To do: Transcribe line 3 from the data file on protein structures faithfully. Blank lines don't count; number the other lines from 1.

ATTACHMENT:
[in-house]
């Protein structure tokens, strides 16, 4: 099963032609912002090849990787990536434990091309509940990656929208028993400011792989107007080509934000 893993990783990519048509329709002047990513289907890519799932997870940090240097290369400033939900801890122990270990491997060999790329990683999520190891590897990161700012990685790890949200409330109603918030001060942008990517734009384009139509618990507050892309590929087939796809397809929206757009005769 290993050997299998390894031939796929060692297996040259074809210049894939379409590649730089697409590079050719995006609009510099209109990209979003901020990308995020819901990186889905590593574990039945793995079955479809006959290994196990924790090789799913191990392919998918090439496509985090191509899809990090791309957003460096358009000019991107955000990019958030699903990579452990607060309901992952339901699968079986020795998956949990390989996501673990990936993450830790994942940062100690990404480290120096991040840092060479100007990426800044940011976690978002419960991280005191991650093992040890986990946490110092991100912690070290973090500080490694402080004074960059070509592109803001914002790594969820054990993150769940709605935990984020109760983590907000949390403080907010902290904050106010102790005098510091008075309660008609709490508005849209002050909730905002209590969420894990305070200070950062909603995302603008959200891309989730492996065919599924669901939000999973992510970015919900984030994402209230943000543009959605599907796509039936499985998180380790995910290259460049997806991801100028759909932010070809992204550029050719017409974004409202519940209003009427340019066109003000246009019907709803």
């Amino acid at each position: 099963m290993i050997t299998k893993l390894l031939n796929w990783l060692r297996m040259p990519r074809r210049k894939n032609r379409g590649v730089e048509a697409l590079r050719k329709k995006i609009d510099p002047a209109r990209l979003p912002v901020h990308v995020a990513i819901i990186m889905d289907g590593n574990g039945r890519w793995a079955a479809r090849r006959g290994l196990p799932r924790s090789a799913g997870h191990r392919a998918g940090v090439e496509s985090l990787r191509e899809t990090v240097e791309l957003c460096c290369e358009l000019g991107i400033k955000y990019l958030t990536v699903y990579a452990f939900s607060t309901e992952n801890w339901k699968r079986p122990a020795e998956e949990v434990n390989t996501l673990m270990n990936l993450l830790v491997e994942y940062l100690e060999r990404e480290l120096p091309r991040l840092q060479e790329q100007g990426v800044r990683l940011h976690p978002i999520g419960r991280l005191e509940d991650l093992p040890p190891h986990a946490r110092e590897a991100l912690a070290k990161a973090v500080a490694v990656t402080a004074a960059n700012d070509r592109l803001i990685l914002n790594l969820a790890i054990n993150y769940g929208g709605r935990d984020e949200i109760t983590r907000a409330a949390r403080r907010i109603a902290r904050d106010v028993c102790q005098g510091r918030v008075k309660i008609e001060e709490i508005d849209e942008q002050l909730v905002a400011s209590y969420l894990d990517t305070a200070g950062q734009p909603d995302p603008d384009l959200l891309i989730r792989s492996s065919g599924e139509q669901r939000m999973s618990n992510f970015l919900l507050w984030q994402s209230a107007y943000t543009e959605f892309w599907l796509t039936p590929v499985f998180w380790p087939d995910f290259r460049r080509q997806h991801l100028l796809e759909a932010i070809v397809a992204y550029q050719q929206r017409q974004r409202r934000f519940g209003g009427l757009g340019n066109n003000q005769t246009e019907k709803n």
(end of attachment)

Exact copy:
């Amino acid at each position: 099963m290993i050997t299998k893993l390894l031939n796929w990783l060692r297996m040259p990519r074809r210049k894939n032609r379409g590649v730089e048509a697409l590079r050719k329709k995006i609009d510099p002047a209109r990209l979003p912002v901020h990308v995020a990513i819901i990186m889905d289907g590593n574990g039945r890519w793995a079955a479809r090849r006959g290994l196990p799932r924790s090789a799913g997870h191990r392919a998918g940090v090439e496509s985090l990787r191509e899809t990090v240097e791309l957003c460096c290369e358009l000019g991107i400033k955000y990019l958030t990536v699903y990579a452990f939900s607060t309901e992952n801890w339901k699968r079986p122990a020795e998956e949990v434990n390989t996501l673990m270990n990936l993450l830790v491997e994942y940062l100690e060999r990404e480290l120096p091309r991040l840092q060479e790329q100007g990426v800044r990683l940011h976690p978002i999520g419960r991280l005191e509940d991650l093992p040890p190891h986990a946490r110092e590897a991100l912690a070290k990161a973090v500080a490694v990656t402080a004074a960059n700012d070509r592109l803001i990685l914002n790594l969820a790890i054990n993150y769940g929208g709605r935990d984020e949200i109760t983590r907000a409330a949390r403080r907010i109603a902290r904050d106010v028993c102790q005098g510091r918030v008075k309660i008609e001060e709490i508005d849209e942008q002050l909730v905002a400011s209590y969420l894990d990517t305070a200070g950062q734009p909603d995302p603008d384009l959200l891309i989730r792989s492996s065919g599924e139509q669901r939000m999973s618990n992510f970015l919900l507050w984030q994402s209230a107007y943000t543009e959605f892309w599907l796509t039936p590929v499985f998180w380790p087939d995910f290259r460049r080509q997806h991801l100028l796809e759909a932010i070809v397809a992204y550029q050719q929206r017409q974004r409202r934000f519940g209003g009427l757009g340019n066109n003000q005769t246009e019907k709803n």